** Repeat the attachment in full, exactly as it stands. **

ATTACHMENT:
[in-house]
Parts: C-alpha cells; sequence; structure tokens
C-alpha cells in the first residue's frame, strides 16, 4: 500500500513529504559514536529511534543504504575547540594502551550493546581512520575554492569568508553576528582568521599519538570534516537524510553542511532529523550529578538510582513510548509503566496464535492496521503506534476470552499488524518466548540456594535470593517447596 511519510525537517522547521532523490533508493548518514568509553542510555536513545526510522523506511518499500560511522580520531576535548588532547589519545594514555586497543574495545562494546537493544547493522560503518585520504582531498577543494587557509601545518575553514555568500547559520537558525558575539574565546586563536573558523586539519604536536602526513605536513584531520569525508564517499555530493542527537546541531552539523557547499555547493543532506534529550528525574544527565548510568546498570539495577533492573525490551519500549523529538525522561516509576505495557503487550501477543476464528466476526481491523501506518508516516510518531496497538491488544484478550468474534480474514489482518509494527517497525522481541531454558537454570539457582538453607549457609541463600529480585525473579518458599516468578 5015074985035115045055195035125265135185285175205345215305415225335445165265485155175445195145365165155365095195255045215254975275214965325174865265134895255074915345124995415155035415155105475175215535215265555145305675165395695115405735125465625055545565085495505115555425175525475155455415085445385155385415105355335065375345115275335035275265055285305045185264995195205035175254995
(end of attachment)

[in-house]
Parts: C-alpha cells; sequence; structure tokens
C-alpha cells in the first residue's frame, strides 16, 4: 500500500513529504559514536529511534543504504575547540594502551550493546581512520575554492569568508553576528582568521599519538570534516537524510553542511532529523550529578538510582513510548509503566496464535492496521503506534476470552499488524518466548540456594535470593517447596 511519510525537517522547521532523490533508493548518514568509553542510555536513545526510522523506511518499500560511522580520531576535548588532547589519545594514555586497543574495545562494546537493544547493522560503518585520504582531498577543494587557509601545518575553514555568500547559520537558525558575539574565546586563536573558523586539519604536536602526513605536513584531520569525508564517499555530493542527537546541531552539523557547499555547493543532506534529550528525574544527565548510568546498570539495577533492573525490551519500549523529538525522561516509576505495557503487550501477543476464528466476526481491523501506518508516516510518531496497538491488544484478550468474534480474514489482518509494527517497525522481541531454558537454570539457582538453607549457609541463600529480585525473579518458599516468578 5015074985035115045055195035125265135185285175205345215305415225335445165265485155175445195145365165155365095195255045215254975275214965325174865265134895255074915345124995415155035415155105475175215535215265555145305675165395695115405735125465625055545565085495505115555425175525475155455415085445385155385415105355335065375345115275335035275265055285305045185264995195205035175254995